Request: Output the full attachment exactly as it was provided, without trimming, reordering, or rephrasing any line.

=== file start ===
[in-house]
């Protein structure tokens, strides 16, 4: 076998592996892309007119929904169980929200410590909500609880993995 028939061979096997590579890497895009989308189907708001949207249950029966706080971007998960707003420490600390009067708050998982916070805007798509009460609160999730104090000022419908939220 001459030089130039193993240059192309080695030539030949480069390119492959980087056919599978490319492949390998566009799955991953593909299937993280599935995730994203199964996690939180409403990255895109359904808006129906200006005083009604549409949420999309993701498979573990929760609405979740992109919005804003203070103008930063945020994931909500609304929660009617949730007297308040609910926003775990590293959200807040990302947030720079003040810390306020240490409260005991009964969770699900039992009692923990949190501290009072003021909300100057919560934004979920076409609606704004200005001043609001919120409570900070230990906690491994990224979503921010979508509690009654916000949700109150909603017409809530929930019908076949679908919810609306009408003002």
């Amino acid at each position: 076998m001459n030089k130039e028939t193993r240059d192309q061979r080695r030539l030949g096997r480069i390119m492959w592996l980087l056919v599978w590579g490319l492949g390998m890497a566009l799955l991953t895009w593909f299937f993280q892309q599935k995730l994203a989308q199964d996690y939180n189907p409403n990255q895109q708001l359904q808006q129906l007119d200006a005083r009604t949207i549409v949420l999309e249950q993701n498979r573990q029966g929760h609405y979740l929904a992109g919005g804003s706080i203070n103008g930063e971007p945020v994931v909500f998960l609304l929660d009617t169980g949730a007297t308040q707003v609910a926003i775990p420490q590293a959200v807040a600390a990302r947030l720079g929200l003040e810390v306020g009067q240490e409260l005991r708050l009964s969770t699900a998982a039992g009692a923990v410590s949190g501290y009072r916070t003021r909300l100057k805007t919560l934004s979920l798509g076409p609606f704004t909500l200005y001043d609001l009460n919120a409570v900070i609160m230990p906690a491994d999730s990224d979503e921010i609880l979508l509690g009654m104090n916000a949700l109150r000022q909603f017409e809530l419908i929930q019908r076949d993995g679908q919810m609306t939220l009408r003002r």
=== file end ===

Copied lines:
[in-house]
């Protein structure tokens, strides 16, 4: 076998592996892309007119929904169980929200410590909500609880993995 028939061979096997590579890497895009989308189907708001949207249950029966706080971007998960707003420490600390009067708050998982916070805007798509009460609160999730104090000022419908939220 001459030089130039193993240059192309080695030539030949480069390119492959980087056919599978490319492949390998566009799955991953593909299937993280599935995730994203199964996690939180409403990255895109359904808006129906200006005083009604549409949420999309993701498979573990929760609405979740992109919005804003203070103008930063945020994931909500609304929660009617949730007297308040609910926003775990590293959200807040990302947030720079003040810390306020240490409260005991009964969770699900039992009692923990949190501290009072003021909300100057919560934004979920076409609606704004200005001043609001919120409570900070230990906690491994990224979503921010979508509690009654916000949700109150909603017409809530929930019908076949679908919810609306009408003002």
């Amino acid at each position: 076998m001459n030089k130039e028939t193993r240059d192309q061979r080695r030539l030949g096997r480069i390119m492959w592996l980087l056919v599978w590579g490319l492949g390998m890497a566009l799955l991953t895009w593909f299937f993280q892309q599935k995730l994203a989308q199964d996690y939180n189907p409403n990255q895109q708001l359904q808006q129906l007119d200006a005083r009604t949207i549409v949420l999309e249950q993701n498979r573990q029966g929760h609405y979740l929904a992109g919005g804003s706080i203070n103008g930063e971007p945020v994931v909500f998960l609304l929660d009617t169980g949730a007297t308040q707003v609910a926003i775990p420490q590293a959200v807040a600390a990302r947030l720079g929200l003040e810390v306020g009067q240490e409260l005991r708050l009964s969770t699900a998982a039992g009692a923990v410590s949190g501290y009072r916070t003021r909300l100057k805007t919560l934004s979920l798509g076409p609606f704004t909500l200005y001043d609001l009460n919120a409570v900070i609160m230990p906690a491994d999730s990224d979503e921010i609880l979508l509690g009654m104090n916000a949700l109150r000022q909603f017409e809530l419908i929930q019908r076949d993995g679908q919810m609306t939220l009408r003002r």